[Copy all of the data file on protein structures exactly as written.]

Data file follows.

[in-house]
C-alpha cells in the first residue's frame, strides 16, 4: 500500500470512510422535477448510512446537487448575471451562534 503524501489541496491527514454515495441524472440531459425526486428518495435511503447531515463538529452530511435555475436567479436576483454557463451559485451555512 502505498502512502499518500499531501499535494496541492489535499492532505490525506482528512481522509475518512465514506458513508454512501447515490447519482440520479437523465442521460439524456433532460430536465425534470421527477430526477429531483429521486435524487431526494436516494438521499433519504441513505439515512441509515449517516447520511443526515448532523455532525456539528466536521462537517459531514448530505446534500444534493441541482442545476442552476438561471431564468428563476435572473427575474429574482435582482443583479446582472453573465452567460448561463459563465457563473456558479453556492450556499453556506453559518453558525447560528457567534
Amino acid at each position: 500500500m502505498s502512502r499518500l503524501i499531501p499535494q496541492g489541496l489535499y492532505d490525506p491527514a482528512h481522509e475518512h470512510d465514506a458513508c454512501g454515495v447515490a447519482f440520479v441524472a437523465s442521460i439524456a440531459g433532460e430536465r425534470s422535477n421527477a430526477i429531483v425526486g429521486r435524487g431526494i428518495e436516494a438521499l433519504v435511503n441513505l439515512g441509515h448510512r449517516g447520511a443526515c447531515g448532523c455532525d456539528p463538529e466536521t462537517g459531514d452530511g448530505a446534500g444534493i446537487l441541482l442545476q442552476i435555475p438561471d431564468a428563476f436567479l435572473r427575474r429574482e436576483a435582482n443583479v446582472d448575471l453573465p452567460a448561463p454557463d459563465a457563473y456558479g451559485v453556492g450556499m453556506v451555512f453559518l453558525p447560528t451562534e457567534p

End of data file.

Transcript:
[in-house]
C-alpha cells in the first residue's frame, strides 16, 4: 500500500470512510422535477448510512446537487448575471451562534 503524501489541496491527514454515495441524472440531459425526486428518495435511503447531515463538529452530511435555475436567479436576483454557463451559485451555512 502505498502512502499518500499531501499535494496541492489535499492532505490525506482528512481522509475518512465514506458513508454512501447515490447519482440520479437523465442521460439524456433532460430536465425534470421527477430526477429531483429521486435524487431526494436516494438521499433519504441513505439515512441509515449517516447520511443526515448532523455532525456539528466536521462537517459531514448530505446534500444534493441541482442545476442552476438561471431564468428563476435572473427575474429574482435582482443583479446582472453573465452567460448561463459563465457563473456558479453556492450556499453556506453559518453558525447560528457567534
Amino acid at each position: 500500500m502505498s502512502r499518500l503524501i499531501p499535494q496541492g489541496l489535499y492532505d490525506p491527514a482528512h481522509e475518512h470512510d465514506a458513508c454512501g454515495v447515490a447519482f440520479v441524472a437523465s442521460i439524456a440531459g433532460e430536465r425534470s422535477n421527477a430526477i429531483v425526486g429521486r435524487g431526494i428518495e436516494a438521499l433519504v435511503n441513505l439515512g441509515h448510512r449517516g447520511a443526515c447531515g448532523c455532525d456539528p463538529e466536521t462537517g459531514d452530511g448530505a446534500g444534493i446537487l441541482l442545476q442552476i435555475p438561471d431564468a428563476f436567479l435572473r427575474r429574482e436576483a435582482n443583479v446582472d448575471l453573465p452567460a448561463p454557463d459563465a457563473y456558479g451559485v453556492g450556499m453556506v451555512f453559518l453558525p447560528t451562534e457567534p